Category Archives: Orthography

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Spelling, Agin

a863d50f236278b5_trump_poster_1024x1024Farhad Manjoo is of the mind that mockery of Donald Trump’s spelling mistakes exhibits elitism. It’s a vexed question that I’ve addressed once before in this forum. There’s no doubt that making fun of people for frequent spelling mistakes, not to mention numerous typos, can prove to be an unkind jab at a dyslexic person, or a crass implication that poor spelling equates to stupidity. It is also true that an exceptionally bright, well-read person can be a lousy speller, often because of one of …

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What’s He to Hecuba?

hecuba-statue-baseThe unveiling of the University of Southern California’s new expansion has given the Los Angeles campus an opportunity to add a new statue. She is Hecuba, Queen of the Trojans, deliberately selected as a subject to counterbalance USC’s testosterone-fueled Tommy Trojan (officially “the Trojan Shrine”), the bronze campus mascot erected in 1930.

The new statue is the work of Christopher Slatoff. “Queen Hecuba will serve as the new symbol of Troy,” said President C.L. Max Nikias, who emphasized that…

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Rapider Times

SWA Rapider[1]

On a quick trip to Minneapolis over the weekend, I noticed Southwest Airlines’ slogan, “Is ‘rapider’ a word?” Well, no, I thought. It’s not. That is, you do not find suffixes appended to the adjective rapid to form comparative and superlative forms. Fortunately, in English, you have other choices. You could say faster or quicker, for instance. But those words wouldn’t draw the busy traveler’s attention as easily, and of course they would have no resonance with Southwest’s Rapid Rewards fr…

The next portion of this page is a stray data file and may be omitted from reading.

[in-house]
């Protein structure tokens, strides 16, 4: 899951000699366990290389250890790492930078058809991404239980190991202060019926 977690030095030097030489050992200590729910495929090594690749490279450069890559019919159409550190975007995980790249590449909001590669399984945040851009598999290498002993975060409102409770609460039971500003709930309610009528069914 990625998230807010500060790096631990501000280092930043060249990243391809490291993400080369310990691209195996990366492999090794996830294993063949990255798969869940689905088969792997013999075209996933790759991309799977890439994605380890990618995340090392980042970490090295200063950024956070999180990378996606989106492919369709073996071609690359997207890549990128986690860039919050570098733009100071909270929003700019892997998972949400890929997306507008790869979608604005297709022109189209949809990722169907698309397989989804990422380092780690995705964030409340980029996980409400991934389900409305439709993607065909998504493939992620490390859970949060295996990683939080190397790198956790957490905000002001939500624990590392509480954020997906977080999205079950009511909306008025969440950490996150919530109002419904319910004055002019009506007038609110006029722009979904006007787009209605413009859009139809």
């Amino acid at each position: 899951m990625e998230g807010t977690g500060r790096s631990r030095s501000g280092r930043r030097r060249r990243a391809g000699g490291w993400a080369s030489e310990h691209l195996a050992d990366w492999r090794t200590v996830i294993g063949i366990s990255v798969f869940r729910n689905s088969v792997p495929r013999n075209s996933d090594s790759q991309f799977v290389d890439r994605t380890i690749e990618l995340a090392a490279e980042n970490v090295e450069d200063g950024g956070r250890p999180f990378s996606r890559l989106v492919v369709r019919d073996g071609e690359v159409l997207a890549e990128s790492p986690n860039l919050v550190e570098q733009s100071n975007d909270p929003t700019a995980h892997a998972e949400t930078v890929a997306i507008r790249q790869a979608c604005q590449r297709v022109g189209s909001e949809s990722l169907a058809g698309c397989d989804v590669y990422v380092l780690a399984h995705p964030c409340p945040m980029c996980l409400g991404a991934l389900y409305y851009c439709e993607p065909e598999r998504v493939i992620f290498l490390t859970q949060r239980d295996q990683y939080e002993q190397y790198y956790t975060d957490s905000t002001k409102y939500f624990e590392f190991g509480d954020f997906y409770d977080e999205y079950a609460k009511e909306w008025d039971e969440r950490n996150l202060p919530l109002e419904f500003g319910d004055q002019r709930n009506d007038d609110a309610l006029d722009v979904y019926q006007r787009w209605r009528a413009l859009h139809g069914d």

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The Risky Business of Deadpan Humor

ChinoDino

Sometimes on the first day of April, someone at Language Log will inject a trace of levity into what can be a fairly nerdy blog by posting a joke news item about language or linguistics. This year there was no such effort, so (since I occasionally contribute to Language Log and felt the urge to provoke mirth creeping up on me) I created a new genre: the retrospective metahoax. But I must be honest: It failed catastrophically with at least one reader. The case is really quite instructive. In thi…

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My New Crush on the Dictionary

Trump_Bigly (1)I’m hooked. Merriam-Webster is the coolest thing on social media. In these dark times, where clickbait generally leads down a long tunnel into dystopia, the Twitter resurgence of a venerable dictionary is something to, well, tweet about.

First, there’s M-W’s political savvy. As NPR and other media organizations have observed, the nerdy group in Springfield, Mass., has been having a field day with the malapropisms of the current administration. Just last week, after the president spent part of hi…